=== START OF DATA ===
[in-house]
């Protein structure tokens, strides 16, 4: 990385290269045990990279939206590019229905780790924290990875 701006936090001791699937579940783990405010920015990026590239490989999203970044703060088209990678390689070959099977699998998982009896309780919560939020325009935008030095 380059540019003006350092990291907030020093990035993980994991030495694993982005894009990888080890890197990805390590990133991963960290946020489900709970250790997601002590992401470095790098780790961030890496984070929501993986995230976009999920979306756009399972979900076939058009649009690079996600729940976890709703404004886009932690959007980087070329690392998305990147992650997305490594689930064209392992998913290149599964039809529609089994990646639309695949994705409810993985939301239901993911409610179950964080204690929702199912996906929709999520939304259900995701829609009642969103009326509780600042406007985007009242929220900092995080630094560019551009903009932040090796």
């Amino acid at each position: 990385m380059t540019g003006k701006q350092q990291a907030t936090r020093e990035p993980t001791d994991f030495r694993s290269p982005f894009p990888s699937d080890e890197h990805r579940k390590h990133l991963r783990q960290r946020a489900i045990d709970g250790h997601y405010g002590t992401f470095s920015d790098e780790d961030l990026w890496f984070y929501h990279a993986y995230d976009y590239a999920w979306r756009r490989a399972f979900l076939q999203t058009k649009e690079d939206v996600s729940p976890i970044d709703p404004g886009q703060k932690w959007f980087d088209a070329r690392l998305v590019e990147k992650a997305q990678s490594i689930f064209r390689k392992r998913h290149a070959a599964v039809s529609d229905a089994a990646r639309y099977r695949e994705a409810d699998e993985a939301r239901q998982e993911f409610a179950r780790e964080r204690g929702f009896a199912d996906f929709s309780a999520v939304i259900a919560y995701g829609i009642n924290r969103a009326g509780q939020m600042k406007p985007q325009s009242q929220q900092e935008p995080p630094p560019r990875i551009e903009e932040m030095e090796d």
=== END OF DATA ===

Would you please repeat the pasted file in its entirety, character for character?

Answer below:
[in-house]
């Protein structure tokens, strides 16, 4: 990385290269045990990279939206590019229905780790924290990875 701006936090001791699937579940783990405010920015990026590239490989999203970044703060088209990678390689070959099977699998998982009896309780919560939020325009935008030095 380059540019003006350092990291907030020093990035993980994991030495694993982005894009990888080890890197990805390590990133991963960290946020489900709970250790997601002590992401470095790098780790961030890496984070929501993986995230976009999920979306756009399972979900076939058009649009690079996600729940976890709703404004886009932690959007980087070329690392998305990147992650997305490594689930064209392992998913290149599964039809529609089994990646639309695949994705409810993985939301239901993911409610179950964080204690929702199912996906929709999520939304259900995701829609009642969103009326509780600042406007985007009242929220900092995080630094560019551009903009932040090796």
């Amino acid at each position: 990385m380059t540019g003006k701006q350092q990291a907030t936090r020093e990035p993980t001791d994991f030495r694993s290269p982005f894009p990888s699937d080890e890197h990805r579940k390590h990133l991963r783990q960290r946020a489900i045990d709970g250790h997601y405010g002590t992401f470095s920015d790098e780790d961030l990026w890496f984070y929501h990279a993986y995230d976009y590239a999920w979306r756009r490989a399972f979900l076939q999203t058009k649009e690079d939206v996600s729940p976890i970044d709703p404004g886009q703060k932690w959007f980087d088209a070329r690392l998305v590019e990147k992650a997305q990678s490594i689930f064209r390689k392992r998913h290149a070959a599964v039809s529609d229905a089994a990646r639309y099977r695949e994705a409810d699998e993985a939301r239901q998982e993911f409610a179950r780790e964080r204690g929702f009896a199912d996906f929709s309780a999520v939304i259900a919560y995701g829609i009642n924290r969103a009326g509780q939020m600042k406007p985007q325009s009242q929220q900092e935008p995080p630094p560019r990875i551009e903009e932040m030095e090796d």